For most of our contemporaries in Europe and for a growing number in North America, religious belief is culturally and psychologically spent. The old man in the sky, the law giver, the God of reason is mostly dead, though as Nietzsche noted, not everyone has heard of his demise. Modernity has given rise to nihilism and the danger is that of retreat in the face of the harsh reality of the desert, but this is the same sort of ambiguity Abraham and the Jews and the early Christian’s faced. Secularism reigns, and the world cannot be reenchanted with fairies and demons, but this is not a condition to be lamented but calls for a coming to terms with the irreversible nature of history and a continual unfolding of the meaning of Christian revelation.
If we would break down human history into Paul’s psychological categories, historically we have passed beyond the age of the law, that comfortable time in which the church ruled culture, in which even the emperor begged at the gates of the Pope. In our culture’s psycho-historical journey we have passed into a questioning of the law, a questioning of the God of the philosophers. The culture passed into the notion of rational individualism in which for a brief historical moment the “I” or ego reigned. The American Revolution, the French Revolution, the Russian Revolution, were all given impetus by the desire for individual freedom. They all signaled that the old religious and cultural authorities were no longer adequate. They all attempted to throw off inquisitions and the murderous authority of religion. Christendom had become corrupt in tying itself to tsars, and kings, and popes, but this throwing off of Christendom (as Hart points out), is a continuation of the Christian story, which is irreversible.
The danger is that the deconstructive power of Christ will only leave us harking to return, to retreat once again into the protective realms of the womb, of the law, of nationalism, of Christendom. We are surrounded by right wing fundamentalists, right wing Catholics, right wing nationalists, right wing atheists and religionists. For some it may be the comfort of psychotherapy or drugs – we are a country plagued by mental illness and drug addiction. As the old religion fails the new forms of retreat have taken a variety of forms. If we have passed from the age of law to the age of the ego, the ego is besieged by an unconscious drive toward death.
We need a world to inhabit but many of our contemporaries would craft the new world in the mold of the old. They may call this world that of the Republican or Democratic Party, that of Nationalism, or simply that of rational autonomy. The desire to return, the impetus behind the fascism which surrounds us arises, as for many it as if they have been turned out into the darkness in an inhospitable desert. The exodus toward freedom – the pursuit of freedom as its own end – has cleared out a host of demons, only to create a more binding spiritual enslavement. We understand now that spiritual forces surround us in a certain psychological-political orientation which has possessed our neighbors and which has perhaps tempted all of us.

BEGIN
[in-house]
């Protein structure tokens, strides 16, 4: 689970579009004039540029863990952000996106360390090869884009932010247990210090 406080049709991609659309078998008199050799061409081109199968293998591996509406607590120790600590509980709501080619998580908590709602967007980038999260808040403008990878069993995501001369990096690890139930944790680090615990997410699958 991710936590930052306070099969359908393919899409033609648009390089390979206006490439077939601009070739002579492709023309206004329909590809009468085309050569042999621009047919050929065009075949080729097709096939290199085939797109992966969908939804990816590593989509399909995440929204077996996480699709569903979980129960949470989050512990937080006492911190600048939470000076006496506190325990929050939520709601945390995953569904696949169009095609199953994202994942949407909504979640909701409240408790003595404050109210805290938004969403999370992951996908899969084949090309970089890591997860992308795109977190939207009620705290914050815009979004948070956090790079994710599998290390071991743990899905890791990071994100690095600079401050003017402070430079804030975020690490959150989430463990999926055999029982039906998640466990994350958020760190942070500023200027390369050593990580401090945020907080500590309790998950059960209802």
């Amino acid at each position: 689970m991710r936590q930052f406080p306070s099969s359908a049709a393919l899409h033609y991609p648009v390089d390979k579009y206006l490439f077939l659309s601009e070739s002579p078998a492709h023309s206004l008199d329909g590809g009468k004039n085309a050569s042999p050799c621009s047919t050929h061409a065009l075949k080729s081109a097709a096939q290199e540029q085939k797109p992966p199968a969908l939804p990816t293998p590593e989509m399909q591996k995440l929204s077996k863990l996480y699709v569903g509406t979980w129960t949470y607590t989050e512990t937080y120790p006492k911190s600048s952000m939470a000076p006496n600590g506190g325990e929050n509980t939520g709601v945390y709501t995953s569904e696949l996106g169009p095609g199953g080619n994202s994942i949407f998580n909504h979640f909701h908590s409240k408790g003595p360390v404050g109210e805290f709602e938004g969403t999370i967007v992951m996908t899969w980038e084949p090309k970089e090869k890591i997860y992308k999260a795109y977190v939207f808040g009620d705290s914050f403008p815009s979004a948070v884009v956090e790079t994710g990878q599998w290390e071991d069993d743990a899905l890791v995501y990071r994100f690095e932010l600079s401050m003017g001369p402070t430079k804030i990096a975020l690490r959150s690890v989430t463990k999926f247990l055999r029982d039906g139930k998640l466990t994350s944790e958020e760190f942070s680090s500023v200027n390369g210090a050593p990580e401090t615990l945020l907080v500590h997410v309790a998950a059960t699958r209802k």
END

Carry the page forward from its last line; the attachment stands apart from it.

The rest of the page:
We cannot escape the reality of the desert we occupy. Nietzsche’s diagnosis of God’s death is a fact, as Plato’s God cannot be resurrected and the attempt to revive dualism through fundamentalism, religious nationalism, fascist authoritarianism, are all signs of retreat and return to an age that cannot be restored and to a form of faith which Jesus confronted in his contemporaries. There is no returning to Egypt, no returning to the law, no return to the enlightenment. The epochs of human phsyco-history are not reversible. The re-founding of human subjectivity undertaken by Christ is not reversible. We cannot rebuild the idols of scientism, pre-critical rationalism, or of a naïve individualism. The contradictions are exposed and the idols are toppled, but this is an outworking of what Christ implemented. Christendom fell because of Christianity and the attempt to restore the notion of a Christian nation, to imagine that secularism is not the case, has become dangerous.
The answer is not retreat or return. The sickly nostalgia and resentment of the right, the political and religious right (the Catholic right, the evangelical right) – but maybe just the notion of some sort of final restoration or return infects us all. We of the Restoration Movement should not imagine that we can restore New Testament Christianity by turning back the clock. New Testament Christianity is precisely that which has driven us to this moment in which the idols are fully exposed. I do not mean that we are mere products of this history, as it was an apocalyptic form of the faith that has always been delivering us from mere genealogy and history. History is not historicism but it is a ground of learning and moving forward, resisting the nostalgia for a womb-like security and the resentments of a failed age. We are not journeying back to Eden, there is no lost golden age, but we are called out of the impulse to return so as to move forward. It is not God that has died but a certain image of him, which is tied to the past, is dead and we should not mourn his demise.
What we see in Scripture is an unfolding of a new kind of human – a born again, new Adam type of human. From Abraham to Christ, we see the depiction of a new type of human subjectivity. The dynamic Word at work in the world is unfolding or enfolding new meanings as the old Egypt, as the law, as Babel, is displaced with Jerusalem. But we must acknowledge we are in the desert, between two places.
 As David Bentley Hart has recently described in, “No Turning Back,” in Commonweal which partly inspired this blog.